As Much As I Can, As Black As I Am: The Queer History of Grace Jones

In 2008, Jones unexpectedly reemerged with Hurricane, her first record in 19 years. She brought back Woolley and the Compass Point All-Stars while adding contributors like Emmy-winning composers Wendy Melvoin and Lisa Coleman, who worked with her for a month in their home on the the gospel-shaded canticle “Williams’ Blood”. “Prince has a presence and everybody in the room goes, ‘Whoa,’” Melvoin attests from first-hand knowledge—she and Coleman were key members of his Purple Rain–era backing band, the Revolution. “When Grace walks into the room, it’s more subtle, but it has the same effect. You just go, ‘My God, she’s taken up all of the space with that personality.’”

Hurricane mirrored that kaleidoscope. Unlike commonplace pop and rock luminaries who took extended vacations, Jones came back more polished and unpredictable than ever. With her trenchant track “Corporate Cannibal”, she even protested capitalist dehumanization by embodying it via grinding, insidious metal. But while her image as a constantly morphing, couture-clad hellion persists, the 67-year-old iconoclast stays true to herself. After all these years and so many disciples, there’s still no one like her.

While gathering up my Grace Jones memories, I was reminded of what Sonic Youth’s Kim Gordon once said about entertainers. This was 25 years ago, so my memory may have altered her words, but it went something like this: We pay to bask in the confidence of our most beloved performers so that we may learn to similarly love ourselves. Grace did that for me, for her audience, for anyone who has ever been too queer, too black, too female, or too freaky for the world around them. Grace Jones is liberation. [Read More]

anonymous asked:

I don't completely disagree with that Pitchfork review and I read another review in the last day or so that made that sort of said you write what you know and Harry writes like a 23 year old guy who spent his later teenage years in a weird bubble of sequestering in hotel rooms or on the road and probably some wild partying/hook ups, that we know of he's never had a long term relationship and he's spent the last 5+ years rather rootless and caught up in a chaotic career. I guess what I'm 1/2

saying is that I think Harry’s love and relationships so far have been rather one dimensional and that sort of comes out in his writings. I really love most of this album sonically but for me this is just a beginning and I have high hopes that the next album will be even better and he will push himself a bit more lyrically. I also think this past year and this upcoming year are all new experiences for him doing this alone with a different type of team and I hope that shows in his writing. 2/2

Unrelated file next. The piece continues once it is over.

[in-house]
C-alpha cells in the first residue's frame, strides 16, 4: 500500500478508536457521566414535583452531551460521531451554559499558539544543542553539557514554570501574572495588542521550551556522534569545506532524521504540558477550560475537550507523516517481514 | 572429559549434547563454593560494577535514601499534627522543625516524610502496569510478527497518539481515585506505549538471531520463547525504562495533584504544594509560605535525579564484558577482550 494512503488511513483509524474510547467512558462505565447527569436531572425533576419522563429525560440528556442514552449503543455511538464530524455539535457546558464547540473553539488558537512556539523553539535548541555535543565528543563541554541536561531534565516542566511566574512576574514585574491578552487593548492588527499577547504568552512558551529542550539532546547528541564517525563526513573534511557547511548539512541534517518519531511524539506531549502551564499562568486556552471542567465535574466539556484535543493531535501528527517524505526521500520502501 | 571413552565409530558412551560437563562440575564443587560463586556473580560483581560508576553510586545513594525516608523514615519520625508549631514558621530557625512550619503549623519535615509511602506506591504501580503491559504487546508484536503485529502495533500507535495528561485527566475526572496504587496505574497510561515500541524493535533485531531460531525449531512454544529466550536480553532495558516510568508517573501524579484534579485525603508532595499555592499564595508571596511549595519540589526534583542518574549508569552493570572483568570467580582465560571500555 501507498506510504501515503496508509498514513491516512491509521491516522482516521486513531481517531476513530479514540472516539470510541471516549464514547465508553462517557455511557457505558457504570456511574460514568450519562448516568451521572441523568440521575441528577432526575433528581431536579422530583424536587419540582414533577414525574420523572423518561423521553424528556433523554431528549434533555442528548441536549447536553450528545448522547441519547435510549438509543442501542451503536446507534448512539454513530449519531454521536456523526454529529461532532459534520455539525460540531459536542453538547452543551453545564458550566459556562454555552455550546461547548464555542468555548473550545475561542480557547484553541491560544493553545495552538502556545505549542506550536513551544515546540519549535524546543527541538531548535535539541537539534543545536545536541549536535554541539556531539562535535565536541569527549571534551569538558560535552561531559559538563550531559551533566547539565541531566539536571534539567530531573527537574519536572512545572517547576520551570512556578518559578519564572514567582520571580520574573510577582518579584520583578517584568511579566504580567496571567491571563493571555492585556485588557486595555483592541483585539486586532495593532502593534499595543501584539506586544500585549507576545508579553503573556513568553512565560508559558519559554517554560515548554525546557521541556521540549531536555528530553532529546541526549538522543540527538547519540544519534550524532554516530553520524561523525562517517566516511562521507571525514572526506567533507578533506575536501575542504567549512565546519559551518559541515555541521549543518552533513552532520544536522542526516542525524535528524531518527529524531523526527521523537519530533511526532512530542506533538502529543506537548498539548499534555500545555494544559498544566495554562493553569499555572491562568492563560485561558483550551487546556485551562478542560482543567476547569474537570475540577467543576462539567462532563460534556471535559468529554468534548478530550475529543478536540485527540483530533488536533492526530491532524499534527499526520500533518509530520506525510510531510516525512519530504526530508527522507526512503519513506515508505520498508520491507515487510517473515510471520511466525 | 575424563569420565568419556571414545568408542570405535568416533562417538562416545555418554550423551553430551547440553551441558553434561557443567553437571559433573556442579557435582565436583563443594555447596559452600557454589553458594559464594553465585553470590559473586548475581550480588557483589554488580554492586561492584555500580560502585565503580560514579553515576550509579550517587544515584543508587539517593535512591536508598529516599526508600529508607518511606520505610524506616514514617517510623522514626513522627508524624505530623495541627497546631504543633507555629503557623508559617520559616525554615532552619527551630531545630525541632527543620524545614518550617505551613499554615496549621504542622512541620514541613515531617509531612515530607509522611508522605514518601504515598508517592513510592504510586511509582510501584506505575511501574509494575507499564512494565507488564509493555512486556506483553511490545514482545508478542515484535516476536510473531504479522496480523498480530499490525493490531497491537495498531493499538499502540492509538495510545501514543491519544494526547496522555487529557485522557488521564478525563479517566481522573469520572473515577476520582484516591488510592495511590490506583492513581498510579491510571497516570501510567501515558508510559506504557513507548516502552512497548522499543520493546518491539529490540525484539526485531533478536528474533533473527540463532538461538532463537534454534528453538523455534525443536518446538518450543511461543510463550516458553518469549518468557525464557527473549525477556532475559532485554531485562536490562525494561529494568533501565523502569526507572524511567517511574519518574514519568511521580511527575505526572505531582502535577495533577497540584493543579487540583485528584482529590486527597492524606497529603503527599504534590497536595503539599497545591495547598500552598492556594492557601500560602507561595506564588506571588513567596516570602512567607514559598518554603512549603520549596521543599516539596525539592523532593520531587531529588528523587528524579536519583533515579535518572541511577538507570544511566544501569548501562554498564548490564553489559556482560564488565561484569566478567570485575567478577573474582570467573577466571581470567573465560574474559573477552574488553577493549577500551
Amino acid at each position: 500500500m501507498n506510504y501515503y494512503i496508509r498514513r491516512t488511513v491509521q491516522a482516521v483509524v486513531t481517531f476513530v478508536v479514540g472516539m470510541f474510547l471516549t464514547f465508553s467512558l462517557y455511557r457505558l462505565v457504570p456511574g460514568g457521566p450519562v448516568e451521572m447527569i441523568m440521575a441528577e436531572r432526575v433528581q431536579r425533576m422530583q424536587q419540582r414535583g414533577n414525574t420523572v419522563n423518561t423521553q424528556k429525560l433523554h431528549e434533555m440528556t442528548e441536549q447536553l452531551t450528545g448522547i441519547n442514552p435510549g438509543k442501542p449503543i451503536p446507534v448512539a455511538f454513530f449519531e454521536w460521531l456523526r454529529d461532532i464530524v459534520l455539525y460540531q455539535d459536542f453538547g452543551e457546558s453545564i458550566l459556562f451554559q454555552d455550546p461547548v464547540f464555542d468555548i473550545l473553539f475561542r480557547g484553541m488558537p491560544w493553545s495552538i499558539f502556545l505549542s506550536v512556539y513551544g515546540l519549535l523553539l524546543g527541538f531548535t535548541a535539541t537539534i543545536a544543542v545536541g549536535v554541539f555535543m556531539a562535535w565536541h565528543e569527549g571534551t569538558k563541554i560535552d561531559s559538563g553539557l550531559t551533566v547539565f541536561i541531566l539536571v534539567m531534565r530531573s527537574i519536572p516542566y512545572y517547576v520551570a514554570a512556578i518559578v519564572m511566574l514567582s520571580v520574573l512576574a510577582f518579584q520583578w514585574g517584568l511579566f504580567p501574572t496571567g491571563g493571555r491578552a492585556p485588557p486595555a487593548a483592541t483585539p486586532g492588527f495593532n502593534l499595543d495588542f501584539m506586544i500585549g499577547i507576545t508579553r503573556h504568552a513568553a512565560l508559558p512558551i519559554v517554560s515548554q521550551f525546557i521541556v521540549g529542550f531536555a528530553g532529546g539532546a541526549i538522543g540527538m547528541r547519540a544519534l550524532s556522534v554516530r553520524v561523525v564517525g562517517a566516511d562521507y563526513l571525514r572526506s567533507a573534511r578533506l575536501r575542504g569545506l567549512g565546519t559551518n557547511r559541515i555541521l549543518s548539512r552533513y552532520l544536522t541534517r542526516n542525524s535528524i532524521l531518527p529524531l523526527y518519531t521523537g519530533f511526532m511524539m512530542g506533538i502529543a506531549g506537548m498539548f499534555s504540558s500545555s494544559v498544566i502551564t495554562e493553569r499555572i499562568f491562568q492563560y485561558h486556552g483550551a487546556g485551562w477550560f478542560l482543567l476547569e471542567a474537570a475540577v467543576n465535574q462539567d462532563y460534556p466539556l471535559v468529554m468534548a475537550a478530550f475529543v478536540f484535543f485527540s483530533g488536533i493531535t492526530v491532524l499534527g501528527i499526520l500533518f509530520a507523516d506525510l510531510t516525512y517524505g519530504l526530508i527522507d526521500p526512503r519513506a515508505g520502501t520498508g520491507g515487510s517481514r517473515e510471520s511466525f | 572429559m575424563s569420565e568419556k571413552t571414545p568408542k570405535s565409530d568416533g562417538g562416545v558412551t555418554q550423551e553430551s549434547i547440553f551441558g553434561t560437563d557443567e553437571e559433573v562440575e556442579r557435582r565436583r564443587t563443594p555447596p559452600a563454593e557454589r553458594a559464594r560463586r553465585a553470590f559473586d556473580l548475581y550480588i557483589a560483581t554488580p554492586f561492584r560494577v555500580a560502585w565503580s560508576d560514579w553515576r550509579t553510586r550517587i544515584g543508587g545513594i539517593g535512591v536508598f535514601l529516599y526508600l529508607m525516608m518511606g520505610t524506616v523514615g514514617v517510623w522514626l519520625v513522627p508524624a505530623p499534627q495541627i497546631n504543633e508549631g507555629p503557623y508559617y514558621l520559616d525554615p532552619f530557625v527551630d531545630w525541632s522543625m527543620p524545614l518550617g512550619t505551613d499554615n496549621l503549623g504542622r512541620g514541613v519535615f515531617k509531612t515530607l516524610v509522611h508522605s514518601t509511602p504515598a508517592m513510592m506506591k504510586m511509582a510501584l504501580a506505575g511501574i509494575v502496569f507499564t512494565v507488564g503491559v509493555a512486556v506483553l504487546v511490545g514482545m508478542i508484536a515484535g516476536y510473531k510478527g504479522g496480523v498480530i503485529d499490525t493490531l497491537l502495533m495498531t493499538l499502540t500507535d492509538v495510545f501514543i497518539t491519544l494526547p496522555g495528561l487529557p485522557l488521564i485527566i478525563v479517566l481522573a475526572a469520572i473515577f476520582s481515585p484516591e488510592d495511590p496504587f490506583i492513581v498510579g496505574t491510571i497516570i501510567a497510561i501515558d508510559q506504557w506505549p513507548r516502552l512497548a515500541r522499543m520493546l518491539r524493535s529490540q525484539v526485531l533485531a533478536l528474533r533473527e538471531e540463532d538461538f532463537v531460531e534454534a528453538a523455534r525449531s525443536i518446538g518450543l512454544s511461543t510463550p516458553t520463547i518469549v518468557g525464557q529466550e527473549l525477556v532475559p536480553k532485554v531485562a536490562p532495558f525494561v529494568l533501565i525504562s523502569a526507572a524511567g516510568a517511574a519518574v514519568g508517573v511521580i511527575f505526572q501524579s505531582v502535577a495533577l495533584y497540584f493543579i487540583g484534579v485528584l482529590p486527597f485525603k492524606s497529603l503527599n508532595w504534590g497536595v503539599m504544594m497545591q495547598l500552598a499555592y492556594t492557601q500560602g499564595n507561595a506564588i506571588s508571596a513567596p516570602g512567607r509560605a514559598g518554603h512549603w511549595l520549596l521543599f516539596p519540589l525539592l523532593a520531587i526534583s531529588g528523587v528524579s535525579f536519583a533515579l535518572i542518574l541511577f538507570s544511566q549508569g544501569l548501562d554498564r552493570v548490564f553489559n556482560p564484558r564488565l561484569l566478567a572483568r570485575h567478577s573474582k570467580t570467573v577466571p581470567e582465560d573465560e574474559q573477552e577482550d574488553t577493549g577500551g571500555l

—–

I’ve received a bunch of messages about this topic which is cool and all (but some not so cool - I see you Iarries 😒). However, I just wanted to answer this one since it captures a lot of what I disagree with in most of the messages in my inbox (sorry if it feels like I’m singling you out - I promise that I’m not and that I don’t mind you sent this. When I say ‘you’ down below I just mean anyone in the fandom).

I don’t care about the actual real life experiences that Harry is writing about, i.e. “Harry’s love and relationships so far have been rather one dimensional and that sort of comes out in his writings”. For one, we don’t actually know that. It’s all conjecture - who’s to say Harry hasn’t had substantive relationships? How could any of us possibly know that? We see very little of his real life and I think it’s really important to remember that if we’re going to engage in criticizing his work.

We also can’t say that a song’s lyrics are not fully realized/good/substantive/etc. bc they might be based on a super casual relationship/friendship or anything that’s not “romantic”. Why not? There’s no emotional or factual validity test that good lyrics need to pass. If you, the fan, are over-invested in the real life people and experiences he writes about then that’s fine to admit, but it is not a legitimate basis for criticism. No one is the perfect fan - were all inherently over invested just by virtue of being a fan in the first place. I’m not trying to judge. It’s still not a reason you can use to criticize art tho.

None of this is where any of my criticism of his lyrics is rooted. It’s in his choice to use extremely loaded/coded phrasing like “can’t take you home to mother in a skirt that short”, the annoying bordering-on-harmful lady in the street/freak in the bed (or angel/devil) trope, writing hooks about her being a “good girl” and then following that up with manic pixie dream girl-like verses. They’re lazy cliches rooted in very toxic, sexist language in our society. It makes for bad writing. That’s why I don’t like some of these lyrics. He can avoid relying of cliche and still write universal/pop lyrics.

I’m not saying Harry wrote these with any malice or intent to disrespect - I don’t think that at all. However, it isn’t great and shows his weakness as a writer and, in my opinion, a glaring opportunity for more introspective and thoughtful writing in the future. If a song like From the Dining Room is anything to go by, he certainly has the potential to get there.

But to the Pitchfork writer’s point, Harry has this persona as a sort of unconventional, fluid guy who dismisses toxic masculinity and big ups young women. Some of this is projected onto him sure, but it also clearly is something he is putting out there too. And I like that about him! But I want his music to match. So it’s not about the actual facts of the lyrics or of Harry’s life - it’s about the disconnect between his persona and his lyrics, which I think is fair game to criticize. I also am hopeful he’ll grow on the next album.

“Styles struggles most with writing about women, a shame given that Harry Styles is supposed to be “a song cycle about women and relationships.” The subject of “Only Angel” turns out to be a “devil in between the sheets.” The irrepressible Southern flame at the heart of “Carolina” ends up a “good girl” out of the Drake playbook. “Kiwi” is devoted to a “pretty face on a pretty neck” with a “Holland Tunnel for a nose” (because it’s “always backed up,” he quips).”

-Harry album review on Pitchfork-